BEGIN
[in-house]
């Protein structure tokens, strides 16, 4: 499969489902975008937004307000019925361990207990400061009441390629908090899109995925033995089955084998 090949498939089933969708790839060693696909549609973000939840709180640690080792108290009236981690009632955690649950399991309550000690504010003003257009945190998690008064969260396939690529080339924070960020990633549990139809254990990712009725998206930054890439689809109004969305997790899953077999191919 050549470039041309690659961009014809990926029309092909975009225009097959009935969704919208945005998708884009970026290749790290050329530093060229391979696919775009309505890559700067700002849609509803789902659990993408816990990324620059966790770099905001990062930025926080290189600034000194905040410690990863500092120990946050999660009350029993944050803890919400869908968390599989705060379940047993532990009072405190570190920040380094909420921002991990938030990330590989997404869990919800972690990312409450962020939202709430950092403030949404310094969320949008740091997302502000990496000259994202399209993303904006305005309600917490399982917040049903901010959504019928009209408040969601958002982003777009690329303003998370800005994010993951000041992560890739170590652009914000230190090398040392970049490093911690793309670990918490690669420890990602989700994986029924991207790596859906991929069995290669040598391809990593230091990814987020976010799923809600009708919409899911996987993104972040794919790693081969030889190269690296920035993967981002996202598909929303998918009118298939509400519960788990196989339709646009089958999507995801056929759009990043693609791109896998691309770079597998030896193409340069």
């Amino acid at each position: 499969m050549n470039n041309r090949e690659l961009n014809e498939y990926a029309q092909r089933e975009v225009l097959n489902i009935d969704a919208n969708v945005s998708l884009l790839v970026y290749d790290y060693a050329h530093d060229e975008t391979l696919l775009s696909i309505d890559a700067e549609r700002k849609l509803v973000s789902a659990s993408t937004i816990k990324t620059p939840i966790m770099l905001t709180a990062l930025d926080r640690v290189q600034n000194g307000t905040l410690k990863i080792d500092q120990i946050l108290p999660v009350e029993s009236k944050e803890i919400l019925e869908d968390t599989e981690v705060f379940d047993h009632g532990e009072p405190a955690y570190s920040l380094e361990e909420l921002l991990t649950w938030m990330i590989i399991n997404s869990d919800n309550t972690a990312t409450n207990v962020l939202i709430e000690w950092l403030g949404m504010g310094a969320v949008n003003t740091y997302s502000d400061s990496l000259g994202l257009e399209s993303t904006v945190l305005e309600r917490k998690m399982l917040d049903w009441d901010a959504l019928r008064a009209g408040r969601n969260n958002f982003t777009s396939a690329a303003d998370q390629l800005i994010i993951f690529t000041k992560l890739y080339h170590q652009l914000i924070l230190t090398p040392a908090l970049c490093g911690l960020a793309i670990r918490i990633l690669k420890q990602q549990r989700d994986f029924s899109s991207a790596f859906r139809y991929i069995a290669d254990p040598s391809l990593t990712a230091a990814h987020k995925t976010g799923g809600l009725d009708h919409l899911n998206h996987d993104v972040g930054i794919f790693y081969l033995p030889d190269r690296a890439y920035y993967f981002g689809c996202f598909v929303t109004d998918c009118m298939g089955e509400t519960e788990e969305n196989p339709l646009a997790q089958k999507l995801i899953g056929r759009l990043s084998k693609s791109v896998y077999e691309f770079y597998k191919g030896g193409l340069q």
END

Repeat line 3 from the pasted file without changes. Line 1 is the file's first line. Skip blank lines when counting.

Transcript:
């Amino acid at each position: 499969m050549n470039n041309r090949e690659l961009n014809e498939y990926a029309q092909r089933e975009v225009l097959n489902i009935d969704a919208n969708v945005s998708l884009l790839v970026y290749d790290y060693a050329h530093d060229e975008t391979l696919l775009s696909i309505d890559a700067e549609r700002k849609l509803v973000s789902a659990s993408t937004i816990k990324t620059p939840i966790m770099l905001t709180a990062l930025d926080r640690v290189q600034n000194g307000t905040l410690k990863i080792d500092q120990i946050l108290p999660v009350e029993s009236k944050e803890i919400l019925e869908d968390t599989e981690v705060f379940d047993h009632g532990e009072p405190a955690y570190s920040l380094e361990e909420l921002l991990t649950w938030m990330i590989i399991n997404s869990d919800n309550t972690a990312t409450n207990v962020l939202i709430e000690w950092l403030g949404m504010g310094a969320v949008n003003t740091y997302s502000d400061s990496l000259g994202l257009e399209s993303t904006v945190l305005e309600r917490k998690m399982l917040d049903w009441d901010a959504l019928r008064a009209g408040r969601n969260n958002f982003t777009s396939a690329a303003d998370q390629l800005i994010i993951f690529t000041k992560l890739y080339h170590q652009l914000i924070l230190t090398p040392a908090l970049c490093g911690l960020a793309i670990r918490i990633l690669k420890q990602q549990r989700d994986f029924s899109s991207a790596f859906r139809y991929i069995a290669d254990p040598s391809l990593t990712a230091a990814h987020k995925t976010g799923g809600l009725d009708h919409l899911n998206h996987d993104v972040g930054i794919f790693y081969l033995p030889d190269r690296a890439y920035y993967f981002g689809c996202f598909v929303t109004d998918c009118m298939g089955e509400t519960e788990e969305n196989p339709l646009a997790q089958k999507l995801i899953g056929r759009l990043s084998k693609s791109v896998y077999e691309f770079y597998k191919g030896g193409l340069q």